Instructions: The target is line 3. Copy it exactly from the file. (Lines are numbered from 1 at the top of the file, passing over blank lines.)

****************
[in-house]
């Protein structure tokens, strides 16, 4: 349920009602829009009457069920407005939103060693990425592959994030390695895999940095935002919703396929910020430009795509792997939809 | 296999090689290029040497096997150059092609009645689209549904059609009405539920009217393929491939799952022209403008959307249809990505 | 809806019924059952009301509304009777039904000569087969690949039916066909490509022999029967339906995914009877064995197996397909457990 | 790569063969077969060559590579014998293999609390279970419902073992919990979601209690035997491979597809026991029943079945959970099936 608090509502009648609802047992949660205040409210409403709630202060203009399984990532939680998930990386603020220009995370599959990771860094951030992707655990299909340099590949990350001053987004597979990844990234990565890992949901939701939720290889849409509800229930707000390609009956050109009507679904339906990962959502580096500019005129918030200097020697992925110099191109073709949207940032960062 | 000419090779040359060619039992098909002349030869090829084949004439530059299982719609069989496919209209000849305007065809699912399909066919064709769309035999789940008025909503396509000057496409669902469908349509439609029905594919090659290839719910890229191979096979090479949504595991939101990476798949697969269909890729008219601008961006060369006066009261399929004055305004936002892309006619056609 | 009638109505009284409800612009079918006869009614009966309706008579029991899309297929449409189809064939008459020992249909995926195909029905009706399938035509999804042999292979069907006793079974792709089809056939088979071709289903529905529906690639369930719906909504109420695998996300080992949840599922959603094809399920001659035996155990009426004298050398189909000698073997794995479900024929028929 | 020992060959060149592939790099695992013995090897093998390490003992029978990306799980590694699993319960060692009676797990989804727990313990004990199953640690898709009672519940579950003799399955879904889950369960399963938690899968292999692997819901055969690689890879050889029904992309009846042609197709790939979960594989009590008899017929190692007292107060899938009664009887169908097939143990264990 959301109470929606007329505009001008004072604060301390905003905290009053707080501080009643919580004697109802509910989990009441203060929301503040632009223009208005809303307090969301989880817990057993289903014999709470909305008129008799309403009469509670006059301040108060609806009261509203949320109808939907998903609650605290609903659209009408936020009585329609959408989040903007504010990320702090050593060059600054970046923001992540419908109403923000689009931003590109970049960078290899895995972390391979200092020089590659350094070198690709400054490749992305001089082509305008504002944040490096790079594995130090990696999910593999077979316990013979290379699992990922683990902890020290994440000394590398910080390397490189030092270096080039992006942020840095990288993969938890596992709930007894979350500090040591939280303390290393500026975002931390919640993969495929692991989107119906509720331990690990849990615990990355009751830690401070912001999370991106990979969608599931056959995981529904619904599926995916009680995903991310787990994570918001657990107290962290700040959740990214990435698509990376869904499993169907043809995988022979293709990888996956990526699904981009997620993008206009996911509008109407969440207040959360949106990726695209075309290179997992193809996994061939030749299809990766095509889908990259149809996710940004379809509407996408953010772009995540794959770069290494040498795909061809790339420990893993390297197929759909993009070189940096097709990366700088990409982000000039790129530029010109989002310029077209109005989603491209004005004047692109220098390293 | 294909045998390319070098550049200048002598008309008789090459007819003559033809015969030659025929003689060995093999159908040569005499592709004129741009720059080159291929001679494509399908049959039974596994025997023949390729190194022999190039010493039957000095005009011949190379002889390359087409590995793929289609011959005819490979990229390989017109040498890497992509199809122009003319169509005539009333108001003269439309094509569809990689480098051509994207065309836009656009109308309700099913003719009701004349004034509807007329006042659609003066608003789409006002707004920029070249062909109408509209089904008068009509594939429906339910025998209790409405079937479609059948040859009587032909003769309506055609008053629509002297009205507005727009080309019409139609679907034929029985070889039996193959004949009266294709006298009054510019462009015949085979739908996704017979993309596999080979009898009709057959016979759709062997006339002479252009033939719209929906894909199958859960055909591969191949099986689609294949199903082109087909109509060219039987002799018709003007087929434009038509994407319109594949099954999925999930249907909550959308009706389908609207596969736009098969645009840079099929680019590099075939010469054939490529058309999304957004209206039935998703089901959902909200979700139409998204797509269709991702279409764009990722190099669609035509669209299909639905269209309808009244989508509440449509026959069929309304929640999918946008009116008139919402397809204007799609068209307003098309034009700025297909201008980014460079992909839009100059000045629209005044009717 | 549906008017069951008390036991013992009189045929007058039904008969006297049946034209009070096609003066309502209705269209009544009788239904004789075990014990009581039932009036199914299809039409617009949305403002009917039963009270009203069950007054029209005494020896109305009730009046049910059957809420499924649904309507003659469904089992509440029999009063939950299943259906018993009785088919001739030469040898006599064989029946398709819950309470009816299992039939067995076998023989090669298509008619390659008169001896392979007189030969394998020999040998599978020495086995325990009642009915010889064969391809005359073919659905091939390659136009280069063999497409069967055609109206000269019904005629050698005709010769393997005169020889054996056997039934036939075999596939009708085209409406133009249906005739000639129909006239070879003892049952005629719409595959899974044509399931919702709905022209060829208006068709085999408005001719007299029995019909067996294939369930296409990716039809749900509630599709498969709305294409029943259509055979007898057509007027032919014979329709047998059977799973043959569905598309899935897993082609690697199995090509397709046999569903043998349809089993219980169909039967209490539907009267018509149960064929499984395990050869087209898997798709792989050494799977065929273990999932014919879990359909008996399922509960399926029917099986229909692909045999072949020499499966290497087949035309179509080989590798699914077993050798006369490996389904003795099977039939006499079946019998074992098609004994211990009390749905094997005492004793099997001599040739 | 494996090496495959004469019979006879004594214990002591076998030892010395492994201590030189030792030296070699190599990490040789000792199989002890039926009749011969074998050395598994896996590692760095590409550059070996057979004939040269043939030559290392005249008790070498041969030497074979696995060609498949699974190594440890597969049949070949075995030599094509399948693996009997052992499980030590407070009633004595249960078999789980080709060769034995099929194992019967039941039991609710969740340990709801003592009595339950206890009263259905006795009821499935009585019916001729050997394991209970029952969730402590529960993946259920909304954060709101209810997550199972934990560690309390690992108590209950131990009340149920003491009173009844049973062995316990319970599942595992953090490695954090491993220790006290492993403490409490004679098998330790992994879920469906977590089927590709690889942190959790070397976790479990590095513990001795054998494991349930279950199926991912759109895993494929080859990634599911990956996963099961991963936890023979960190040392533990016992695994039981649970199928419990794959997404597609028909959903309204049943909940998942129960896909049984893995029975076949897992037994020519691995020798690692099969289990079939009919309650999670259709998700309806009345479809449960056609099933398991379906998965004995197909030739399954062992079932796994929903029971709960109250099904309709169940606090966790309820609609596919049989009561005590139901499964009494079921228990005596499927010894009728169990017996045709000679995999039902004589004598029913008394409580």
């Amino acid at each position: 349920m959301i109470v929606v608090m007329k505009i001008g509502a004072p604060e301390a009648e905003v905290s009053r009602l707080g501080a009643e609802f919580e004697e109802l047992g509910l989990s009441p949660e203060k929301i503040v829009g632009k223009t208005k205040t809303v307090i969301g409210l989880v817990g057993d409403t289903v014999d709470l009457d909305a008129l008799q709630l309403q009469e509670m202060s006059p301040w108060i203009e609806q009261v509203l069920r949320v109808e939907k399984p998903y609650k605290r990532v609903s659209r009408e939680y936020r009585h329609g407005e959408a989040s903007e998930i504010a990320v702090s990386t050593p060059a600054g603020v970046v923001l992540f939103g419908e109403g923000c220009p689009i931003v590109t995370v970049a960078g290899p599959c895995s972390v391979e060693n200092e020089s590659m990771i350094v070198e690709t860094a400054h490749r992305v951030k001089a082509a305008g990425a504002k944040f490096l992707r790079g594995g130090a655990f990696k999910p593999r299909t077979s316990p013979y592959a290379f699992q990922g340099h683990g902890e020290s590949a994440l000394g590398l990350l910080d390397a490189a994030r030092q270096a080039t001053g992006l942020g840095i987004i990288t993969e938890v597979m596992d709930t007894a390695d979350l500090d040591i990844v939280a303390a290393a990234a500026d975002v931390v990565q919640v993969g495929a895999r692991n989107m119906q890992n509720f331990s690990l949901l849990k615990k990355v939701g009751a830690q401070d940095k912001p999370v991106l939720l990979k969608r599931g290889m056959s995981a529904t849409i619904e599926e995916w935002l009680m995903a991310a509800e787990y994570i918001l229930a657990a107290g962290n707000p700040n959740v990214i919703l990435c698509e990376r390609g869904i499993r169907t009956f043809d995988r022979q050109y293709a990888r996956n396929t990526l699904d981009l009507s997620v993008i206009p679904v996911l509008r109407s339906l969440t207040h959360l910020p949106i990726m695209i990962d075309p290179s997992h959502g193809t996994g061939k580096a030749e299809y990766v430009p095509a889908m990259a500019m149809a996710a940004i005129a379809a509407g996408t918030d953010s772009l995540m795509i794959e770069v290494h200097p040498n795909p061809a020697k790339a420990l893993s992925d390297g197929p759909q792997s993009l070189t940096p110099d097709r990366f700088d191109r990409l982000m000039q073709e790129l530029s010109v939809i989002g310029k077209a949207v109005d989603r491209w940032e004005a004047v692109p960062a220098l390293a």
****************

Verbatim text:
């Amino acid at each position: 349920m959301i109470v929606v608090m007329k505009i001008g509502a004072p604060e301390a009648e905003v905290s009053r009602l707080g501080a009643e609802f919580e004697e109802l047992g509910l989990s009441p949660e203060k929301i503040v829009g632009k223009t208005k205040t809303v307090i969301g409210l989880v817990g057993d409403t289903v014999d709470l009457d909305a008129l008799q709630l309403q009469e509670m202060s006059p301040w108060i203009e609806q009261v509203l069920r949320v109808e939907k399984p998903y609650k605290r990532v609903s659209r009408e939680y936020r009585h329609g407005e959408a989040s903007e998930i504010a990320v702090s990386t050593p060059a600054g603020v970046v923001l992540f939103g419908e109403g923000c220009p689009i931003v590109t995370v970049a960078g290899p599959c895995s972390v391979e060693n200092e020089s590659m990771i350094v070198e690709t860094a400054h490749r992305v951030k001089a082509a305008g990425a504002k944040f490096l992707r790079g594995g130090a655990f990696k999910p593999r299909t077979s316990p013979y592959a290379f699992q990922g340099h683990g902890e020290s590949a994440l000394g590398l990350l910080d390397a490189a994030r030092q270096a080039t001053g992006l942020g840095i987004i990288t993969e938890v597979m596992d709930t007894a390695d979350l500090d040591i990844v939280a303390a290393a990234a500026d975002v931390v990565q919640v993969g495929a895999r692991n989107m119906q890992n509720f331990s690990l949901l849990k615990k990355v939701g009751a830690q401070d940095k912001p999370v991106l939720l990979k969608r599931g290889m056959s995981a529904t849409i619904e599926e995916w935002l009680m995903a991310a509800e787990y994570i918001l229930a657990a107290g962290n707000p700040n959740v990214i919703l990435c698509e990376r390609g869904i499993r169907t009956f043809d995988r022979q050109y293709a990888r996956n396929t990526l699904d981009l009507s997620v993008i206009p679904v996911l509008r109407s339906l969440t207040h959360l910020p949106i990726m695209i990962d075309p290179s997992h959502g193809t996994g061939k580096a030749e299809y990766v430009p095509a889908m990259a500019m149809a996710a940004i005129a379809a509407g996408t918030d953010s772009l995540m795509i794959e770069v290494h200097p040498n795909p061809a020697k790339a420990l893993s992925d390297g197929p759909q792997s993009l070189t940096p110099d097709r990366f700088d191109r990409l982000m000039q073709e790129l530029s010109v939809i989002g310029k077209a949207v109005d989603r491209w940032e004005a004047v692109p960062a220098l390293a």